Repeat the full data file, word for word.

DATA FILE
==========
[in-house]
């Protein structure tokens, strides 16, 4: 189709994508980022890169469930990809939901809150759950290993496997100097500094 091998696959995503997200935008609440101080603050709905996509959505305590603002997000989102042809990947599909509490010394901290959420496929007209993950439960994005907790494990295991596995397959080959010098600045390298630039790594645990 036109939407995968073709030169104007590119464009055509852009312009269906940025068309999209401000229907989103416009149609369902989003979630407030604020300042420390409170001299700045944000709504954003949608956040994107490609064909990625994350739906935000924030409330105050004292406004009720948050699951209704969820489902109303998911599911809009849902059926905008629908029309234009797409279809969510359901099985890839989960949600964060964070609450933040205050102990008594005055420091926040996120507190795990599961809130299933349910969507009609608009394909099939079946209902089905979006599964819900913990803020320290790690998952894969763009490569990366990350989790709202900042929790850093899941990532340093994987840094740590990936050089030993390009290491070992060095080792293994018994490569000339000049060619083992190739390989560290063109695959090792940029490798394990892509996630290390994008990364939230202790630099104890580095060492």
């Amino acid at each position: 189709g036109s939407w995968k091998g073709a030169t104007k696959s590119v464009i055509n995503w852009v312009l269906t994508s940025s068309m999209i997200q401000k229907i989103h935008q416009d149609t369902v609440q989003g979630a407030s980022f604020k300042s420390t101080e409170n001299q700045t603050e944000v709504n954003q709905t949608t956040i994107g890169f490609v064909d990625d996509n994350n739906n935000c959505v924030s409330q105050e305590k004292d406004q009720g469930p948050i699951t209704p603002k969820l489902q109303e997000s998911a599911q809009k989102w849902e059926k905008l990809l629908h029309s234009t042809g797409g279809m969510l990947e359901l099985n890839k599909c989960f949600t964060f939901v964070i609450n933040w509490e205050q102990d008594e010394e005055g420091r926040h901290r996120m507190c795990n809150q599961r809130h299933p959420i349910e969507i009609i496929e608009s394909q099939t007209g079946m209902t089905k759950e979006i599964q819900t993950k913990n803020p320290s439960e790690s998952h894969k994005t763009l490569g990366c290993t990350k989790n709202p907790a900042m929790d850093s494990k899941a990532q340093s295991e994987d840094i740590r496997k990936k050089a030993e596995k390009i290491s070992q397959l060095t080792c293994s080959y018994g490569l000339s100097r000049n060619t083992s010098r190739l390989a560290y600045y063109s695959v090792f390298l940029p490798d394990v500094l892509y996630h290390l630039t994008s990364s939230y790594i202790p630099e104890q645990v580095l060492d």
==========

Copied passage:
[in-house]
């Protein structure tokens, strides 16, 4: 189709994508980022890169469930990809939901809150759950290993496997100097500094 091998696959995503997200935008609440101080603050709905996509959505305590603002997000989102042809990947599909509490010394901290959420496929007209993950439960994005907790494990295991596995397959080959010098600045390298630039790594645990 036109939407995968073709030169104007590119464009055509852009312009269906940025068309999209401000229907989103416009149609369902989003979630407030604020300042420390409170001299700045944000709504954003949608956040994107490609064909990625994350739906935000924030409330105050004292406004009720948050699951209704969820489902109303998911599911809009849902059926905008629908029309234009797409279809969510359901099985890839989960949600964060964070609450933040205050102990008594005055420091926040996120507190795990599961809130299933349910969507009609608009394909099939079946209902089905979006599964819900913990803020320290790690998952894969763009490569990366990350989790709202900042929790850093899941990532340093994987840094740590990936050089030993390009290491070992060095080792293994018994490569000339000049060619083992190739390989560290063109695959090792940029490798394990892509996630290390994008990364939230202790630099104890580095060492």
């Amino acid at each position: 189709g036109s939407w995968k091998g073709a030169t104007k696959s590119v464009i055509n995503w852009v312009l269906t994508s940025s068309m999209i997200q401000k229907i989103h935008q416009d149609t369902v609440q989003g979630a407030s980022f604020k300042s420390t101080e409170n001299q700045t603050e944000v709504n954003q709905t949608t956040i994107g890169f490609v064909d990625d996509n994350n739906n935000c959505v924030s409330q105050e305590k004292d406004q009720g469930p948050i699951t209704p603002k969820l489902q109303e997000s998911a599911q809009k989102w849902e059926k905008l990809l629908h029309s234009t042809g797409g279809m969510l990947e359901l099985n890839k599909c989960f949600t964060f939901v964070i609450n933040w509490e205050q102990d008594e010394e005055g420091r926040h901290r996120m507190c795990n809150q599961r809130h299933p959420i349910e969507i009609i496929e608009s394909q099939t007209g079946m209902t089905k759950e979006i599964q819900t993950k913990n803020p320290s439960e790690s998952h894969k994005t763009l490569g990366c290993t990350k989790n709202p907790a900042m929790d850093s494990k899941a990532q340093s295991e994987d840094i740590r496997k990936k050089a030993e596995k390009i290491s070992q397959l060095t080792c293994s080959y018994g490569l000339s100097r000049n060619t083992s010098r190739l390989a560290y600045y063109s695959v090792f390298l940029p490798d394990v500094l892509y996630h290390l630039t994008s990364s939230y790594i202790p630099e104890q645990v580095l060492d």